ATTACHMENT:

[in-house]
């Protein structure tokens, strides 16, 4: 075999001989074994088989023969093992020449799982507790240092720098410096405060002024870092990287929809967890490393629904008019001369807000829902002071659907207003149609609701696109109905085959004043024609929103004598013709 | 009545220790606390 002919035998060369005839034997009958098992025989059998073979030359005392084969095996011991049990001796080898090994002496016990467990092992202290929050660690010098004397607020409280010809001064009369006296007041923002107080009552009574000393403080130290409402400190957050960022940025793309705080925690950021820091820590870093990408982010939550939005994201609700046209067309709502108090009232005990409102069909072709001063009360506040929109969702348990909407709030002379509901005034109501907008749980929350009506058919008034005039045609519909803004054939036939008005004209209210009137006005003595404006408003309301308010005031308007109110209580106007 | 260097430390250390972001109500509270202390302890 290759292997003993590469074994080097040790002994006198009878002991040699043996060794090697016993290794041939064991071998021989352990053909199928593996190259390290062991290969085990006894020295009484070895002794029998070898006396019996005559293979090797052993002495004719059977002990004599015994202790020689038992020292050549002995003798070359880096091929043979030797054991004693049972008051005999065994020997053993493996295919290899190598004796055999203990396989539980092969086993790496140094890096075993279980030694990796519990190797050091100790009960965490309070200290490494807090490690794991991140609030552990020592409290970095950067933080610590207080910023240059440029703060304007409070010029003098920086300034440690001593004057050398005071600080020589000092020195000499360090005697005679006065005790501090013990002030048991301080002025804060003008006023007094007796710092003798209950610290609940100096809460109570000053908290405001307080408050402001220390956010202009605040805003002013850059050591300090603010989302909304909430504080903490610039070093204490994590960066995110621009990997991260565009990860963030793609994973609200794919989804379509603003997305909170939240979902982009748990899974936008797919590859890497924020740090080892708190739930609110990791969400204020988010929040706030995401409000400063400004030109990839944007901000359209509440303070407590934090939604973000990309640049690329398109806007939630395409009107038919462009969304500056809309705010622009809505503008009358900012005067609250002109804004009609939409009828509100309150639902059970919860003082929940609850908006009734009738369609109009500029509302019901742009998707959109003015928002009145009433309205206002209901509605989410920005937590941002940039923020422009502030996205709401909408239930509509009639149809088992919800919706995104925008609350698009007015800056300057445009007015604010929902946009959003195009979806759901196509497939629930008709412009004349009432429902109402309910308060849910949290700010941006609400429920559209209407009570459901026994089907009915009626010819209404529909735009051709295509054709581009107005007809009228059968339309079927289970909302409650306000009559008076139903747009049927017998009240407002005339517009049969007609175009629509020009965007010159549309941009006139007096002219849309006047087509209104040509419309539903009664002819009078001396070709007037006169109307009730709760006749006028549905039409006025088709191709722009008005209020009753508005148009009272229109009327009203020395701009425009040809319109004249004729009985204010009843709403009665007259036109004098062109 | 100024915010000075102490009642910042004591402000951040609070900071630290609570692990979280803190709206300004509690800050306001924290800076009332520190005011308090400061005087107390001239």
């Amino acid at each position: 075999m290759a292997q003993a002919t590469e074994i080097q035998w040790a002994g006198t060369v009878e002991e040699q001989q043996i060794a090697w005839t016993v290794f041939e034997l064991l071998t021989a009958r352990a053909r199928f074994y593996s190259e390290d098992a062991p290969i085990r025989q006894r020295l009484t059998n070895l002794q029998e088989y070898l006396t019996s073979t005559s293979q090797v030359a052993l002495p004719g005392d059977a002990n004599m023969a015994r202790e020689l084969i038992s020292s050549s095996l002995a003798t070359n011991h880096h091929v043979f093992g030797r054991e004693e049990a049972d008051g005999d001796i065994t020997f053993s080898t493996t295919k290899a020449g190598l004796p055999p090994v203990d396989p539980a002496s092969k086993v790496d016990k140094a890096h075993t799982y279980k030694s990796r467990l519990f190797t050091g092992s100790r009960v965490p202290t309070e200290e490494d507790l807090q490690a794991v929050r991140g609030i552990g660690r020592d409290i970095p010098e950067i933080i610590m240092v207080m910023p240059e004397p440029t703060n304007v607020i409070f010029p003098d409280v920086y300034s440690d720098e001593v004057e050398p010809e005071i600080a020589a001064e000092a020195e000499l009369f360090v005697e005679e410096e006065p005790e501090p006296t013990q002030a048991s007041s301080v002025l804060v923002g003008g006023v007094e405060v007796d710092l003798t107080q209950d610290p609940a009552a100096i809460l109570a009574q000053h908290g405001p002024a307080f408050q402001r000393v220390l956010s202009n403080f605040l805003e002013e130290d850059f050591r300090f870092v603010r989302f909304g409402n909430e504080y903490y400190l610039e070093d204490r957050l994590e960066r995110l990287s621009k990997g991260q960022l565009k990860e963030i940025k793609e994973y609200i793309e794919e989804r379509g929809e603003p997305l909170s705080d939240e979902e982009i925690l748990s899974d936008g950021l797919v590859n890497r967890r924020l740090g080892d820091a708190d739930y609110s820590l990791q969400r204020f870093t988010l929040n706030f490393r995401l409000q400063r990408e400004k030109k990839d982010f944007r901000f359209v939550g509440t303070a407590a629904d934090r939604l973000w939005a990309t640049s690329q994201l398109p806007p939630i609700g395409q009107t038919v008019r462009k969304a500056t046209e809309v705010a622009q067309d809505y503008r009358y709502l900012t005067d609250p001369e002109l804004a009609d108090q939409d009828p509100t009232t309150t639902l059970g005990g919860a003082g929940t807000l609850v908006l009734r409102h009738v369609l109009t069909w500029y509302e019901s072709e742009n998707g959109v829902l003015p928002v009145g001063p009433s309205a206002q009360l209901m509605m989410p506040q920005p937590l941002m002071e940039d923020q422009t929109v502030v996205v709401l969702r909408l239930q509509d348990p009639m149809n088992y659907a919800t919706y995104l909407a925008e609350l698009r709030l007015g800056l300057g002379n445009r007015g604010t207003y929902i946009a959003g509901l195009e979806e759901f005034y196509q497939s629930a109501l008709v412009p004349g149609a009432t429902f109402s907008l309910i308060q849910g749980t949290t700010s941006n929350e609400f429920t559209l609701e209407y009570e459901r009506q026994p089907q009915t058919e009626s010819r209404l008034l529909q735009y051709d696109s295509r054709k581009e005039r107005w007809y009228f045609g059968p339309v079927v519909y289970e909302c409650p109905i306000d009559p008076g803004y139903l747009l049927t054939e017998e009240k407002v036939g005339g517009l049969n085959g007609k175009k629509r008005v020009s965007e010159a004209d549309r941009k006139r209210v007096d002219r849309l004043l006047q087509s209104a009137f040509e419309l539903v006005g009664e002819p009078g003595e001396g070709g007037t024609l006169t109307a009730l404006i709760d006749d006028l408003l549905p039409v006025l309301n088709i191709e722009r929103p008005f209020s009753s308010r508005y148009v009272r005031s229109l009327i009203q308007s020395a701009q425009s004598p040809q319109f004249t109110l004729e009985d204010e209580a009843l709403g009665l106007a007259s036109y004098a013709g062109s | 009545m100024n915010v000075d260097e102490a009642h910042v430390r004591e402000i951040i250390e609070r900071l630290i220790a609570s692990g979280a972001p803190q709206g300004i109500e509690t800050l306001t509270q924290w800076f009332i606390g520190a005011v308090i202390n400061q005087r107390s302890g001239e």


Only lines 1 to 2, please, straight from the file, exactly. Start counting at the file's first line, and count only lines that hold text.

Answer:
[in-house]
């Protein structure tokens, strides 16, 4: 075999001989074994088989023969093992020449799982507790240092720098410096405060002024870092990287929809967890490393629904008019001369807000829902002071659907207003149609609701696109109905085959004043024609929103004598013709 | 009545220790606390 002919035998060369005839034997009958098992025989059998073979030359005392084969095996011991049990001796080898090994002496016990467990092992202290929050660690010098004397607020409280010809001064009369006296007041923002107080009552009574000393403080130290409402400190957050960022940025793309705080925690950021820091820590870093990408982010939550939005994201609700046209067309709502108090009232005990409102069909072709001063009360506040929109969702348990909407709030002379509901005034109501907008749980929350009506058919008034005039045609519909803004054939036939008005004209209210009137006005003595404006408003309301308010005031308007109110209580106007 | 260097430390250390972001109500509270202390302890 290759292997003993590469074994080097040790002994006198009878002991040699043996060794090697016993290794041939064991071998021989352990053909199928593996190259390290062991290969085990006894020295009484070895002794029998070898006396019996005559293979090797052993002495004719059977002990004599015994202790020689038992020292050549002995003798070359880096091929043979030797054991004693049972008051005999065994020997053993493996295919290899190598004796055999203990396989539980092969086993790496140094890096075993279980030694990796519990190797050091100790009960965490309070200290490494807090490690794991991140609030552990020592409290970095950067933080610590207080910023240059440029703060304007409070010029003098920086300034440690001593004057050398005071600080020589000092020195000499360090005697005679006065005790501090013990002030048991301080002025804060003008006023007094007796710092003798209950610290609940100096809460109570000053908290405001307080408050402001220390956010202009605040805003002013850059050591300090603010989302909304909430504080903490610039070093204490994590960066995110621009990997991260565009990860963030793609994973609200794919989804379509603003997305909170939240979902982009748990899974936008797919590859890497924020740090080892708190739930609110990791969400204020988010929040706030995401409000400063400004030109990839944007901000359209509440303070407590934090939604973000990309640049690329398109806007939630395409009107038919462009969304500056809309705010622009809505503008009358900012005067609250002109804004009609939409009828509100309150639902059970919860003082929940609850908006009734009738369609109009500029509302019901742009998707959109003015928002009145009433309205206002209901509605989410920005937590941002940039923020422009502030996205709401909408239930509509009639149809088992919800919706995104925008609350698009007015800056300057445009007015604010929902946009959003195009979806759901196509497939629930008709412009004349009432429902109402309910308060849910949290700010941006609400429920559209209407009570459901026994089907009915009626010819209404529909735009051709295509054709581009107005007809009228059968339309079927289970909302409650306000009559008076139903747009049927017998009240407002005339517009049969007609175009629509020009965007010159549309941009006139007096002219849309006047087509209104040509419309539903009664002819009078001396070709007037006169109307009730709760006749006028549905039409006025088709191709722009008005209020009753508005148009009272229109009327009203020395701009425009040809319109004249004729009985204010009843709403009665007259036109004098062109 | 100024915010000075102490009642910042004591402000951040609070900071630290609570692990979280803190709206300004509690800050306001924290800076009332520190005011308090400061005087107390001239």